By Aimee Romero
People base their ideas about doctors on two things – their personal experiences with their own doctors and what they see fictional doctors do in movies and on TV.
This makes shaping people’s ideas about your practice tricky because you are neither their doctor nor are you the star of Grey’s Anatomy. You can’t control their previous medical experiences or their cinematic experiences.
So what can you control that will shape your target audience’s opinion of you and your practice? How can you make your way in to their lives and minds in a manner that will be both positive and memorable?
One tried and true method of earning positive media coverage is to tap in to the most universal expectation people have of a “doctor” and make it your calling card. That expectation is the fundamental role of a doctor – to heal the sick. Forget the money and the insurance claims; a doctor’s duty is to serve humankind, regardless of profit.
People seek out medical care because they have a medical need and often that need goes unmet because the cost of treatment is too high for the patient to pay. For so many patients, these stories of suffering and years of neglect make compelling human interest stories. We want to see these people receive the help they need and a doctor who steps in is not only generous, but is also making a smart business decision. Branding yourself as a generous doctor will attract patients and referrals and help will grow your practice.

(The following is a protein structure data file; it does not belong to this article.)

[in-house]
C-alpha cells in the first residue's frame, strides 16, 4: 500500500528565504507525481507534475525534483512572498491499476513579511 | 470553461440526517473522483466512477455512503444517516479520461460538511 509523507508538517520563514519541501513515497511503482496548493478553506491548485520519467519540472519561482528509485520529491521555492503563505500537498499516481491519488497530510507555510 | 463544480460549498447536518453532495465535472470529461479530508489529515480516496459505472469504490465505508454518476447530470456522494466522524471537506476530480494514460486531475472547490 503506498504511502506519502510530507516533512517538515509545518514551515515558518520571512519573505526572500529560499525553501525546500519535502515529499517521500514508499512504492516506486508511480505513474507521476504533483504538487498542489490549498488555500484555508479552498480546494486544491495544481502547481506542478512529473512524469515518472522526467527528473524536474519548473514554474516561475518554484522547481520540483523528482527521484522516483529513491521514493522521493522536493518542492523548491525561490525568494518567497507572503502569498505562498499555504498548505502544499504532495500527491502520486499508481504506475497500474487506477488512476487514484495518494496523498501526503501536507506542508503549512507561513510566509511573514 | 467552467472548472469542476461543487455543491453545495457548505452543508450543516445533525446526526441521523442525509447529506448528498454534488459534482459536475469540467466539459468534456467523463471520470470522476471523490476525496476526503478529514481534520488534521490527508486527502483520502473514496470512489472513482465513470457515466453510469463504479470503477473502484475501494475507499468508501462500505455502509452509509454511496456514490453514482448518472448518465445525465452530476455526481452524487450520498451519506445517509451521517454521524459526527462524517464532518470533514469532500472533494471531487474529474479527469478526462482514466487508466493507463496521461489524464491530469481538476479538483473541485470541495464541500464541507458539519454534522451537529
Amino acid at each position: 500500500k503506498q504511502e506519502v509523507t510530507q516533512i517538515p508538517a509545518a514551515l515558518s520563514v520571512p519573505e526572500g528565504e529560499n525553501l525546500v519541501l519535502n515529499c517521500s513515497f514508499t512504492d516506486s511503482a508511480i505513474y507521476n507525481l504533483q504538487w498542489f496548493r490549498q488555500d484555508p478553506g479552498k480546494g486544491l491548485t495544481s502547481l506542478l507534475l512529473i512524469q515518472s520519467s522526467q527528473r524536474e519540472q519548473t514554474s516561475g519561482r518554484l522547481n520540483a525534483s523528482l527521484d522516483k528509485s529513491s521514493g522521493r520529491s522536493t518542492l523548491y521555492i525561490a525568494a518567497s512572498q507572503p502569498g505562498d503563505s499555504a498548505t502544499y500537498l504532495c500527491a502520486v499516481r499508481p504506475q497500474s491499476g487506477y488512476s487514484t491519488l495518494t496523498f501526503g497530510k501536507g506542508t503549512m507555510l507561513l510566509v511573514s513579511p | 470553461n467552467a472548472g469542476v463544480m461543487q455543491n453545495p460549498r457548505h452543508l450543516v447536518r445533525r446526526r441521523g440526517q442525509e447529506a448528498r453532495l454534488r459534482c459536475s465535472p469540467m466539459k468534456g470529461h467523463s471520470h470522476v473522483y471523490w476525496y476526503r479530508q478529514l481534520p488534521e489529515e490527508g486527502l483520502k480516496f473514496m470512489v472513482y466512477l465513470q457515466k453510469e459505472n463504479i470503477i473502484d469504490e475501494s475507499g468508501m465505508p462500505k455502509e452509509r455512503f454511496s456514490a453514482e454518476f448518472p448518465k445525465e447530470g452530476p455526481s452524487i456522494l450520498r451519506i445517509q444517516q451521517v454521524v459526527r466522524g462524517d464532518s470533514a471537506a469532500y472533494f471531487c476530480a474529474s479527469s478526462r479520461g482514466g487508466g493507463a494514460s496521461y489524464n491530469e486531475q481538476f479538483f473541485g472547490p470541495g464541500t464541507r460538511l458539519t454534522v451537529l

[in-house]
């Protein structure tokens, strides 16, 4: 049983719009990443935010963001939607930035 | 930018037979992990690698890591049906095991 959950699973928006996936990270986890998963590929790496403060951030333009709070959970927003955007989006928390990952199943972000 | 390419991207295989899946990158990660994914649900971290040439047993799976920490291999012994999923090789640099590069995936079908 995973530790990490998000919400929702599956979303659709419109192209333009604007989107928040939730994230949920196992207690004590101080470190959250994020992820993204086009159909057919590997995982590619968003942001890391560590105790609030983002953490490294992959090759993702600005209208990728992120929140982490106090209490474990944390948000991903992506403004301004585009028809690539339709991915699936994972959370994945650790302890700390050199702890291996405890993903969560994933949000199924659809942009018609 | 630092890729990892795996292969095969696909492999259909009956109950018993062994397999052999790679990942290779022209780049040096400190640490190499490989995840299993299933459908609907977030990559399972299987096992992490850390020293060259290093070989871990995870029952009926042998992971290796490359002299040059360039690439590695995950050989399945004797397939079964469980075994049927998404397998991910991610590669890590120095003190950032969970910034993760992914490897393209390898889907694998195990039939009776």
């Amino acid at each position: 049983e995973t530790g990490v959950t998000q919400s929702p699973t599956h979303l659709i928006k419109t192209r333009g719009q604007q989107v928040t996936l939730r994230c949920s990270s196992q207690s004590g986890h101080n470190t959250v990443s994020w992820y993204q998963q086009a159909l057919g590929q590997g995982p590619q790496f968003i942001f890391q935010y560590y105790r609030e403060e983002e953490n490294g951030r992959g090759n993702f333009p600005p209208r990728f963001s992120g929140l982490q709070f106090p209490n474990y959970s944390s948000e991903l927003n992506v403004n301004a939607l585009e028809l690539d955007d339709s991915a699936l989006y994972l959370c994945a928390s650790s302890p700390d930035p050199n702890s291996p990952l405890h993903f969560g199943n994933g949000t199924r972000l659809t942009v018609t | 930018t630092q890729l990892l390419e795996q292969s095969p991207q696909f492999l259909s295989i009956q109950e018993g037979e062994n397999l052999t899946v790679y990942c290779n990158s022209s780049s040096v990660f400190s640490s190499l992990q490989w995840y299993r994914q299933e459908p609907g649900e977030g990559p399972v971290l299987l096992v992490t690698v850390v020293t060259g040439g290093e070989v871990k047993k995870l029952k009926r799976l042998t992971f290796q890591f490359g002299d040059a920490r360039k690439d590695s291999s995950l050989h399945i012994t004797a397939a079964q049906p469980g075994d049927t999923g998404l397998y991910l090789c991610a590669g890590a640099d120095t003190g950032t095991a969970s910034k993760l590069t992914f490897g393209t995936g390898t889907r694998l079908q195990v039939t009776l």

Pro bono medical care is the most memorable and easily understood “doctor story” that the media can tell a mass audience. It reinforces what people want to believe about professional caregivers and doctors in particular. By simply donating your services to a deserving patient once a year, you can build a powerful image as “the doctor who cares and sacrifices for the greater good.” That is the kind of powerful image that sticks in people’s minds forever.
It doesn’t matter what your specialty is, you can make a positive pro bono story out of anything that your practice can donate. Whether it’s life-saving surgery, or something as simple as donating old copiers and laptops to a local school, it shows that your practice cares about the community.
Even plastic surgeons do not have to be stuck with the image of Nip/Tuck or Dr. 90210. Reconstructive work on accident survivors, cosmetic dental work and other types of reparations make very effective PR outreach, especially when the cosmetic work is life-changing for the patient.
Finding the story that will build your image is actually rather simple. Remember why you were attracted to medicine and why you find it fulfilling and use your skills to change someone’s life and make the world smile.